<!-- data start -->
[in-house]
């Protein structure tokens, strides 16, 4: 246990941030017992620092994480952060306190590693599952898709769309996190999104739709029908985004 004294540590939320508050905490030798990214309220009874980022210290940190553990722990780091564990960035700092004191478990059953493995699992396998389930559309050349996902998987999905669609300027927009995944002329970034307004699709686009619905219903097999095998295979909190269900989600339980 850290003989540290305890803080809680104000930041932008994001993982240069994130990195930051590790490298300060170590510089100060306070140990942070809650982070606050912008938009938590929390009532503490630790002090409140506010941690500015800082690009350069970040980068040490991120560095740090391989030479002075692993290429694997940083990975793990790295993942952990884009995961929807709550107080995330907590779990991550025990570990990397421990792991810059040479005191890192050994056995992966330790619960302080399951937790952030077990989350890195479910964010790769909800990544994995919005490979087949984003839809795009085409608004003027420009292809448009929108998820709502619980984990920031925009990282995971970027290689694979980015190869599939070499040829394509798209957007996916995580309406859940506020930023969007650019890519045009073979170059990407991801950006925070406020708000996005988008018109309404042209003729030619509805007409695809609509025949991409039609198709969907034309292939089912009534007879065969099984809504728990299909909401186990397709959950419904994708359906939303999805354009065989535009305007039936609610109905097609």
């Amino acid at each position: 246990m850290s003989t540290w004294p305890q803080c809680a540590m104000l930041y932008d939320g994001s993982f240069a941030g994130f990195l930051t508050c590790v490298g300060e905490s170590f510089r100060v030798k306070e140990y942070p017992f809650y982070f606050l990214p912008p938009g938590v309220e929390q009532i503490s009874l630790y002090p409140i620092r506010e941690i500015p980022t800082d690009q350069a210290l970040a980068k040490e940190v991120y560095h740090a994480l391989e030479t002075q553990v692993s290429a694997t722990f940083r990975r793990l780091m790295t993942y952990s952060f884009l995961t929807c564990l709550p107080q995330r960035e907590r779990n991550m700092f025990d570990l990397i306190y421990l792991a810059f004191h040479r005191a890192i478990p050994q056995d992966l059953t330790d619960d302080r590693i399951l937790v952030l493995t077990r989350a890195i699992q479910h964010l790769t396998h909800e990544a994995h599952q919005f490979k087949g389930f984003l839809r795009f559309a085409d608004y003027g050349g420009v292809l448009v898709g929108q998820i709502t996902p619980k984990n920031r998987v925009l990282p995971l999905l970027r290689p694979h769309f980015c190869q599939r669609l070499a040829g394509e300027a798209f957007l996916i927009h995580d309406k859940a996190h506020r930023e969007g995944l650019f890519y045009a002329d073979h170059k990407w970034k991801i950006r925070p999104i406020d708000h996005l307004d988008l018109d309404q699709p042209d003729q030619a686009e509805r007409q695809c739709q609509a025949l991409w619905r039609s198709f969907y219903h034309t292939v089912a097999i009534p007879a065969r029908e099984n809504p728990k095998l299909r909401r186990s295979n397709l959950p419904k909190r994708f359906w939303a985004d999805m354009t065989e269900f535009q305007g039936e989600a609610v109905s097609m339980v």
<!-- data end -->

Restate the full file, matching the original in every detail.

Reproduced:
[in-house]
């Protein structure tokens, strides 16, 4: 246990941030017992620092994480952060306190590693599952898709769309996190999104739709029908985004 004294540590939320508050905490030798990214309220009874980022210290940190553990722990780091564990960035700092004191478990059953493995699992396998389930559309050349996902998987999905669609300027927009995944002329970034307004699709686009619905219903097999095998295979909190269900989600339980 850290003989540290305890803080809680104000930041932008994001993982240069994130990195930051590790490298300060170590510089100060306070140990942070809650982070606050912008938009938590929390009532503490630790002090409140506010941690500015800082690009350069970040980068040490991120560095740090391989030479002075692993290429694997940083990975793990790295993942952990884009995961929807709550107080995330907590779990991550025990570990990397421990792991810059040479005191890192050994056995992966330790619960302080399951937790952030077990989350890195479910964010790769909800990544994995919005490979087949984003839809795009085409608004003027420009292809448009929108998820709502619980984990920031925009990282995971970027290689694979980015190869599939070499040829394509798209957007996916995580309406859940506020930023969007650019890519045009073979170059990407991801950006925070406020708000996005988008018109309404042209003729030619509805007409695809609509025949991409039609198709969907034309292939089912009534007879065969099984809504728990299909909401186990397709959950419904994708359906939303999805354009065989535009305007039936609610109905097609």
């Amino acid at each position: 246990m850290s003989t540290w004294p305890q803080c809680a540590m104000l930041y932008d939320g994001s993982f240069a941030g994130f990195l930051t508050c590790v490298g300060e905490s170590f510089r100060v030798k306070e140990y942070p017992f809650y982070f606050l990214p912008p938009g938590v309220e929390q009532i503490s009874l630790y002090p409140i620092r506010e941690i500015p980022t800082d690009q350069a210290l970040a980068k040490e940190v991120y560095h740090a994480l391989e030479t002075q553990v692993s290429a694997t722990f940083r990975r793990l780091m790295t993942y952990s952060f884009l995961t929807c564990l709550p107080q995330r960035e907590r779990n991550m700092f025990d570990l990397i306190y421990l792991a810059f004191h040479r005191a890192i478990p050994q056995d992966l059953t330790d619960d302080r590693i399951l937790v952030l493995t077990r989350a890195i699992q479910h964010l790769t396998h909800e990544a994995h599952q919005f490979k087949g389930f984003l839809r795009f559309a085409d608004y003027g050349g420009v292809l448009v898709g929108q998820i709502t996902p619980k984990n920031r998987v925009l990282p995971l999905l970027r290689p694979h769309f980015c190869q599939r669609l070499a040829g394509e300027a798209f957007l996916i927009h995580d309406k859940a996190h506020r930023e969007g995944l650019f890519y045009a002329d073979h170059k990407w970034k991801i950006r925070p999104i406020d708000h996005l307004d988008l018109d309404q699709p042209d003729q030619a686009e509805r007409q695809c739709q609509a025949l991409w619905r039609s198709f969907y219903h034309t292939v089912a097999i009534p007879a065969r029908e099984n809504p728990k095998l299909r909401r186990s295979n397709l959950p419904k909190r994708f359906w939303a985004d999805m354009t065989e269900f535009q305007g039936e989600a609610v109905s097609m339980v």